Patrick Collinson, the personal finance editor of the Guardian, was the first national newspaper journalist to write about the leasehold houses scandals in October last year.
He did so after writing about the egregious Martin Paine, a leasehold gameplayer – called a “crook” in the Commons – who lands families with £8,000 a year group rents.
Patrick then took up the issue of leasehold houses, for which LKP had been struggling to get traction for years.
At last, a leasehold scandal really took off and hit mainstream media, with newspapers and TV wading in.
On Tuesday, the government said that it was ending leasehold houses and reducing new ground rents to “as low as zero”.
That detonated the leasehold coverage seen this week.
Here is a selection of Patrick’ articles on leasehold. Please add others in the comments that should be included
The entire parasitic structure of leasehold in England and Wales is, finally, beginning to wobble – and with a bit more prodding we could see it crash. The long campaign led by Sebastian O’Kelly at the Leasehold Knowledge Partnership has had its first success, with the government proposing a ban on new leasehold houses, while new flats will see ground rents cut to zero.
He does not appear on any rich list but he has built a property empire that rivals that of the Duke of Westminster. Companies controlled by James Tuttiett, aged 53, have quietly snapped up the freeholds of tens of thousands of houses and flats in almost every city in Britain, which are now at the centre of controversy over spiralling ground rents.
Aristocratic landowners with connections to the family of former prime minister David Cameron, mysterious Dublin-based shell companies that pay no tax, and groups based in the Channel Islands are among the freehold owners that appear to have made millions from spiralling ground rents.
The leasehold exploitation that the Guardian has been campaigning against for several years is to be stopped within weeks. This is welcome news indeed for the future, though not for the hundreds of people who bought new flats and houses, mainly in the north-west of England, without knowing the risk of exploitation from buying only a leasehold rather than a more expensive freehold.
Victims of the ground rents scandal are demanding ministers go further in tackling unfair abuses of the leasehold system, amid claims that as many as 100,000 existing homeowners remain trapped in properties that are “unsellable”.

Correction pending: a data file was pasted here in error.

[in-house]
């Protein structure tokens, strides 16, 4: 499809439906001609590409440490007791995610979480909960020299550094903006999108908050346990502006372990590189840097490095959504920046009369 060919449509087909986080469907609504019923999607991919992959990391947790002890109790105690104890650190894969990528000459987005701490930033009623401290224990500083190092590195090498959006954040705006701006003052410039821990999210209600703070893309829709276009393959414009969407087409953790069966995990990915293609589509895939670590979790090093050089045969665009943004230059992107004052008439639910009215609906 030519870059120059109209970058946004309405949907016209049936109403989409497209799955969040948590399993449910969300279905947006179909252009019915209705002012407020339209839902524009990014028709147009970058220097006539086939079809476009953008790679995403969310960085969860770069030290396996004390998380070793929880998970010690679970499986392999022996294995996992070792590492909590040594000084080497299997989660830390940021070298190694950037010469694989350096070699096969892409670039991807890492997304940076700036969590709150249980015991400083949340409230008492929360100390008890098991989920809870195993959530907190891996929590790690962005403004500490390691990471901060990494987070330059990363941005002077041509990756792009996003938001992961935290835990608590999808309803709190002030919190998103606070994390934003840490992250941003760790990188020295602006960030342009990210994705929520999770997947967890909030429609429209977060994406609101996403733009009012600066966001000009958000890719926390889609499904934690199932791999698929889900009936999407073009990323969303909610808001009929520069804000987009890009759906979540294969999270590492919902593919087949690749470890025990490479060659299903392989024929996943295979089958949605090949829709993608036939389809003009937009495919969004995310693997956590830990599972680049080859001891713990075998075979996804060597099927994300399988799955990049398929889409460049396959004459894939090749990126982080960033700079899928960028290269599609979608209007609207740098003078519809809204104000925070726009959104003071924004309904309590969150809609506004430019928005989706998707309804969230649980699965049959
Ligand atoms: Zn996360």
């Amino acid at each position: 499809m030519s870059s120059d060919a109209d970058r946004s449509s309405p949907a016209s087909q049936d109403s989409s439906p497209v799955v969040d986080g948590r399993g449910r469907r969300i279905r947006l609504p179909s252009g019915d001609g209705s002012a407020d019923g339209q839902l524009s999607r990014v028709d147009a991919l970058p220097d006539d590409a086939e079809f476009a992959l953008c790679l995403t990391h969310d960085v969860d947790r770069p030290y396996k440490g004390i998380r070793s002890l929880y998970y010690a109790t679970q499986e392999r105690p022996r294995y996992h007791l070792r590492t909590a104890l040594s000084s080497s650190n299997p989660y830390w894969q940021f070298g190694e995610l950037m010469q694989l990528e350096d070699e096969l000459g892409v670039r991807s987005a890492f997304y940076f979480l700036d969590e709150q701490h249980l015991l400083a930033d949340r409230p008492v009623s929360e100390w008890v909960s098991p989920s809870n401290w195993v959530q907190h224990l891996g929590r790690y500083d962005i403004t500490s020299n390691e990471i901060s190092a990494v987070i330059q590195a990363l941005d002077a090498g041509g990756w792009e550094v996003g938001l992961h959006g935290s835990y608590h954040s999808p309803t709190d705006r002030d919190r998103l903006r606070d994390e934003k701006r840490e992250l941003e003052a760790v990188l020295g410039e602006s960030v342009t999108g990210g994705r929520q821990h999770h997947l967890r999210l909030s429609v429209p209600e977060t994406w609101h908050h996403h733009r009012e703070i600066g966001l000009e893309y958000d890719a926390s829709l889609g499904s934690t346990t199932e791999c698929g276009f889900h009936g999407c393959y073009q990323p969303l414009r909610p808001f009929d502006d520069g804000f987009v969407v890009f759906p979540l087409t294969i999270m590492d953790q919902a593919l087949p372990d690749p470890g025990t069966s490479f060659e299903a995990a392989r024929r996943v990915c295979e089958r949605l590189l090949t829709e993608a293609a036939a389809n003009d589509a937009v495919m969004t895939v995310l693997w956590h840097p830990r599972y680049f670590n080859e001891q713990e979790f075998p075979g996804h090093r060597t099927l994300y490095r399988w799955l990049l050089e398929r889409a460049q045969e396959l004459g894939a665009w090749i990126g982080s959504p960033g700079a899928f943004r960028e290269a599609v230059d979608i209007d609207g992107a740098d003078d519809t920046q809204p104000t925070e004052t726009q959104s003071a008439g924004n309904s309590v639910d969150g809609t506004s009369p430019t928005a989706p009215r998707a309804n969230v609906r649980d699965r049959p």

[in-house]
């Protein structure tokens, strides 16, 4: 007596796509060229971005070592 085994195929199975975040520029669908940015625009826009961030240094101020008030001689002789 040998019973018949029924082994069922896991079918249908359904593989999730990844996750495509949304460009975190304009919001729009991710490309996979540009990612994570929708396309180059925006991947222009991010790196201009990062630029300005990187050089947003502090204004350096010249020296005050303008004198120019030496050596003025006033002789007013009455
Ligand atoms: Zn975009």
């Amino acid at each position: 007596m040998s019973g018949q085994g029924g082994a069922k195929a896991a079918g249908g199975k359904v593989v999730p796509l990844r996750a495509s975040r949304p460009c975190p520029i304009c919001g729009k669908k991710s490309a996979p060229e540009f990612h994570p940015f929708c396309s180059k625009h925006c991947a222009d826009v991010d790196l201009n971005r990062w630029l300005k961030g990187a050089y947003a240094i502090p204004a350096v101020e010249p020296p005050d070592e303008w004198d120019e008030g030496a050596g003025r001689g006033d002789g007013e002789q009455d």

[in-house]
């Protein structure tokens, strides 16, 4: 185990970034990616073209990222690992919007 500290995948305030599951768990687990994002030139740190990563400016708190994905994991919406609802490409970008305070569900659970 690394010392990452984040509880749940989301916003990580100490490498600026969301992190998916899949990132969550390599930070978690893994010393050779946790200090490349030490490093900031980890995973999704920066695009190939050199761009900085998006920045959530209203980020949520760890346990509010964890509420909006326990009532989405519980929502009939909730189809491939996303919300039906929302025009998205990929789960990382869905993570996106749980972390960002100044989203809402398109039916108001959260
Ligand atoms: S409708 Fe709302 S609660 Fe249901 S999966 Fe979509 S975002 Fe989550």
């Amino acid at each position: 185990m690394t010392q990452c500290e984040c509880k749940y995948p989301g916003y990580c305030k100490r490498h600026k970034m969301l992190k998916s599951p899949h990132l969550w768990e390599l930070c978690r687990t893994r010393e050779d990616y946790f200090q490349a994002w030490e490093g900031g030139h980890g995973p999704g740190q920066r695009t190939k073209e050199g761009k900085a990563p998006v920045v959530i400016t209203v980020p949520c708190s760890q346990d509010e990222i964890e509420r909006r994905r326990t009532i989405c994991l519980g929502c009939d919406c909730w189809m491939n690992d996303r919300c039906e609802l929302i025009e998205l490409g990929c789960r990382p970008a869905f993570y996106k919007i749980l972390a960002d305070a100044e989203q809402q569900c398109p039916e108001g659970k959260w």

The British empire spread leasehold to every corner of the globe – but now England and Wales remain the last redoubt of a system regarded as a feudal relic everywhere else. In Ireland, much-hated ground rents extracted by the Anglo-Irish aristocracy, and dating back to the Cromwellian era, were partly behind the rise of the Land League in the late 19th century, and the country’s fight for independence.
Britain has had leasehold homes for hundreds of years, but only in the past few months has the ground rent scandal exploded. Now the government is proposing a complete ban on new houses sold as leasehold, and reducing ground rents to zero. Traditionally, houses have been sold as freehold, and the buyer has complete control over their property.
Following a special report in last week’s Guardian Money, there has been a huge response from readers caught out by leases with sky-rocketing ground rents. Can a newly built apartment from Taylor Wimpey effectively be worth nothing after just six years?
When Clare Budgen bought her first house in Ellesmere Port in 2009 for £155,000 the last thing on her mind was the lease. Taylor Wimpey, the developer, arranged the lease on a 999-year basis, so what could the then 22-year-old possibly have had to worry about?
It beggars belief that there can be clauses in a property contract which allow a freeholder to backdate the ground rent and then present an extortionate bill to the unsuspecting buyer of a flat.
You’ve just bought your first flat, and were told by your solicitor that the ground rent is £250 a year. So, on moving in, you are staggered to be presented with a bill for £8,000 a year. But that’s not the end of the nightmare.
It was party time for a group of elderly leaseholders in Berkshire last month. After years of paying high charges imposed by one of the UK’s most controversial property management firms, the residents have finally gained the right to manage (RTM) their own homes.